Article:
2 barriers to motivation

2 factors that affected my motivation at work: some reflections

Started writing this blog on the 3-month mark of my role. Lack of Motivation has very seldom been a problem for me. Transitioning into my current job, I did struggle with this a bit, especially when I am working from home, with an unstable internet connection and accompanied by a novice flute player downstairs.

I am grateful to be able to be inspired by my mentors and colleagues that has allowed me to reflect on how I work. Here are my 2 barriers to motivation.

1. (In)Ability to Contribute

I’ve received absolutely great support from my supervisors and colleagues. I did not feel like I was dropped into a completely new place with no one to seek help from. People are welcoming, I get to meet new people every now and then. Yet there are still times when I have not felt like a part of the group. The working style in my previous role was quite different from my current one. My previous team is rather spontaneous, we are constantly chasing deadlines, constantly speaking and collaborating with each another. My current role is more structured, things are moving in a slower pace, and it is not very often we get to tackle a problem together. This change of pace and team dynamics mean that sometimes I feel out of place.

In a conversation with my mentor, she noticed that I appear to put a lot of my emphasis on my ability to contribute to the team. Upon further reflection, I think that is very true. I am eager to give, but not just to take. But with my limited expertise and knowledge, I felt like I am in no place to give. And I hope this is not based on mindless patriarchal desire for people to listen to me, but to position myself as a valued member of the group and community, instead of a recipient of charity and welfare. My double-identity as a staff and a student also plays into this. I was heading to a blind alley with this train of thought, and it sometimes then stripped my focus away.

My mentor spotted a gap in my way of thinking. Contribution doesn’t always have to be about knowledge and expertise There are all kinds of contributions. Being kind, active on Teams chats, willingness to listen, responsive to emails, sharing my own perspectives and stories, smile… There are many ways how my presence could help make the team better. That helped me remember that me, as a person, has much more to offer than a domain specific knowledge. I care about equality and inclusion, I care about workers’ rights, I am eager to rise people up. These all shall anchor me as a valued member of the community. Motivation follows.

2. Stress to Represent

We talk about gender/ethnic/any representation a lot in our society. Being the “one” in group appears to be magical – it’s the fundamental step of a building fairer world. That is all good.

But there is a, perhaps, unintended consequence that comes with the above narrative. People from minoritised groups are always under a stress to represent. This stress comes from multiple directions:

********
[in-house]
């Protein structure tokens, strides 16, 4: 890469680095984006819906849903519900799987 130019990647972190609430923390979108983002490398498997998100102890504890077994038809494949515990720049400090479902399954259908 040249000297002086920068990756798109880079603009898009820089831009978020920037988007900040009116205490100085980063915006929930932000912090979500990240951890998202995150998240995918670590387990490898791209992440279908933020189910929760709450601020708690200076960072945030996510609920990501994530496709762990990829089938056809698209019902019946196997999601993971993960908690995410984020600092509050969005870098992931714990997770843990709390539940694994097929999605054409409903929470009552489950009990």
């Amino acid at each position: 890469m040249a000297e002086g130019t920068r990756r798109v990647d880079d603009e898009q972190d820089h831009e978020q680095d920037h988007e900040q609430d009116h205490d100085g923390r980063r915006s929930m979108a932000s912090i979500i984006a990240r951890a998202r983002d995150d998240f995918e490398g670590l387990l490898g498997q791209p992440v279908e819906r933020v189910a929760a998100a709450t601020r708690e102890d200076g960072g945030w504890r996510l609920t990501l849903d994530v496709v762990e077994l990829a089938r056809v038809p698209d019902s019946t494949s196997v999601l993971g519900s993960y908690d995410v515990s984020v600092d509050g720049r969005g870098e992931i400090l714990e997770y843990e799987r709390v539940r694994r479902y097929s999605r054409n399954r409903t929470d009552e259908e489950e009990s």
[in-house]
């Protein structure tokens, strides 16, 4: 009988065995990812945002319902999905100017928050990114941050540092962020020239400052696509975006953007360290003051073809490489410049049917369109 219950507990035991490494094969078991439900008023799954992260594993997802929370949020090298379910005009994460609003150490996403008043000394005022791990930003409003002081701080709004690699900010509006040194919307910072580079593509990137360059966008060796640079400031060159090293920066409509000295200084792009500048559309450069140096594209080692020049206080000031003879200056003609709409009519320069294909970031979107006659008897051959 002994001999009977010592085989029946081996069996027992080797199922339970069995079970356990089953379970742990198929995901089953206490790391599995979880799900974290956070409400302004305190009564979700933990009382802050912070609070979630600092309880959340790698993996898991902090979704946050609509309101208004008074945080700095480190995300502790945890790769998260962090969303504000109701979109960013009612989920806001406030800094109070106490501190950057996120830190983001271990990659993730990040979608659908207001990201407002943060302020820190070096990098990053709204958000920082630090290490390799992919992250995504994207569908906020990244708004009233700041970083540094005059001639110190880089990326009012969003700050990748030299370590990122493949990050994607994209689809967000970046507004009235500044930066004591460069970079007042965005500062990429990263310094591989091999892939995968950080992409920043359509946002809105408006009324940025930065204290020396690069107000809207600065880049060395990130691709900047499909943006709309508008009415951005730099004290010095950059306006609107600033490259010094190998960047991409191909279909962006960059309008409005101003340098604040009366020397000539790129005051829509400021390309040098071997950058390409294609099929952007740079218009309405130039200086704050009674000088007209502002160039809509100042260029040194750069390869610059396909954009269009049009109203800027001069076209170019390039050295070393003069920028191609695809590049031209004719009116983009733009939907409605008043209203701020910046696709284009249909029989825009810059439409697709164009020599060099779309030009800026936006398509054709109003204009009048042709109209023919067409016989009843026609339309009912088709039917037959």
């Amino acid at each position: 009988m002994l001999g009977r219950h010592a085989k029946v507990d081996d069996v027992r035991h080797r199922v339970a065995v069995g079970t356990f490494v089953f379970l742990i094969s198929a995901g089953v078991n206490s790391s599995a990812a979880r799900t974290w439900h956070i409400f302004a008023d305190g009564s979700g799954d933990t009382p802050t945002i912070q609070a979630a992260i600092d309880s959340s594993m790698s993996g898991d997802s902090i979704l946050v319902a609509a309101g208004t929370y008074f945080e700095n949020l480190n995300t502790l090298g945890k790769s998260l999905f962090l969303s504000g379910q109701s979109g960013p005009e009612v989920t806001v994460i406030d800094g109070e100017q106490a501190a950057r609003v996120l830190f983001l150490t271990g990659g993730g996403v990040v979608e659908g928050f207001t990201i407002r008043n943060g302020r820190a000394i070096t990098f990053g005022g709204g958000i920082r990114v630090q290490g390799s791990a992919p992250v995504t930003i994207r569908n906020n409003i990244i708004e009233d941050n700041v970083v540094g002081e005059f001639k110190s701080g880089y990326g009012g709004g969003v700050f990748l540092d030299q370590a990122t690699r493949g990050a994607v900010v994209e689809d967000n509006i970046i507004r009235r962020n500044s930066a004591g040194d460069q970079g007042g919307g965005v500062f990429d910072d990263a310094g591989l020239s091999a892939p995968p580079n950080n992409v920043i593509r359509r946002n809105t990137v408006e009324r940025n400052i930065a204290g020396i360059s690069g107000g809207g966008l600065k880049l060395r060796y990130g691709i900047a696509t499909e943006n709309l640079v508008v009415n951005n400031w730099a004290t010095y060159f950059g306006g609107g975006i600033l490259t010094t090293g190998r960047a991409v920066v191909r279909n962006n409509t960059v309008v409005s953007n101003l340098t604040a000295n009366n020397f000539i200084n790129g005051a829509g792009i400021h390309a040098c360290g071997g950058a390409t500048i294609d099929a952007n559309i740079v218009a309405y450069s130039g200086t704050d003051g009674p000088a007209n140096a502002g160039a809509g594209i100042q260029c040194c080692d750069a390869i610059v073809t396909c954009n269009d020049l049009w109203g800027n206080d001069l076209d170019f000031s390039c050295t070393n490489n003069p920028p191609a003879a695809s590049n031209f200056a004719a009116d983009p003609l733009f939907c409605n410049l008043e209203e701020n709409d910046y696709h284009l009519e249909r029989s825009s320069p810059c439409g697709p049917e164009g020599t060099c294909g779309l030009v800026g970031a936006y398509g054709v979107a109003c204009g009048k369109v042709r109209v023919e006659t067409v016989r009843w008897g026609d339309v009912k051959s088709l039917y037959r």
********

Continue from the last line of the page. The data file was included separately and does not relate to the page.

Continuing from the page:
a) Am I representing my ethnic group well enough? Will my inadequacy hinder my groups’ already small chances to progress in life? There is this constant worry that it is not enough to be just as good as everyone else. One have to do well in every part of life: always dress smart, be professional, don’t make mistakes and stay on the safe side… And that is not always “me”.

b) Is how I am representing “ME” a product of conformity with social expectations of who I should be? Should a HongKong/Chinese person always be good at Maths, a little bit timid in social interactions, be a diligent worker, bad a driving… It is not about the positive or negative conations of these impressions, but rather questioning, is how I was perceived by others truly comes from me, or is it a implicitly implied characteristics that I should have in order to be socially accepted as a person coming from that particular cultural group.

This thought coincides with point (a), if I am not demonstrating characteristics that would fit a public understanding of how Chinese people should behave – and these characteristics could be positively or negatively judged upon, how would then my fellow people be perceived?

Represent. Represent. It is counter-intuitive to think that the burden of representation is laid onto 1 person- no single person could fully represent any group, which is intrinsically a combination and emergent identity that no single person can fully grasp. We often set our EDI recruitment goal at a merely the representation level reflected by descriptive demographics. Yet 1 is miles away from demonstrating diversity WITHIN any given group.

Being a One/few-in-many does shape my self-perception. The process and reflection I describe in (2b) above is dynamic. It could well be that over time, that I become more and more similar to the media-portraited image of a Chinese person. It might not be a bad thing either. But perhaps I am not yet ready to represent this label. Perhaps I need to know myself more before I could allow others to learn about my group, and the difference between the two. It would be much appreciated if this process of self-discovering is not needlessly pressured to accelerate, that I won’t have to force to choose the group I am not ready to represent.

I am grateful for my current workspace, that I have the luxury to think about and reflect on these things that interfered with my performance. Some of these, like (1) could be resolved, but other (2) would require a change in societal attitudes towards in-group, towards others, and towards ourselves. I hope this would help motivate you a little bit too 🙂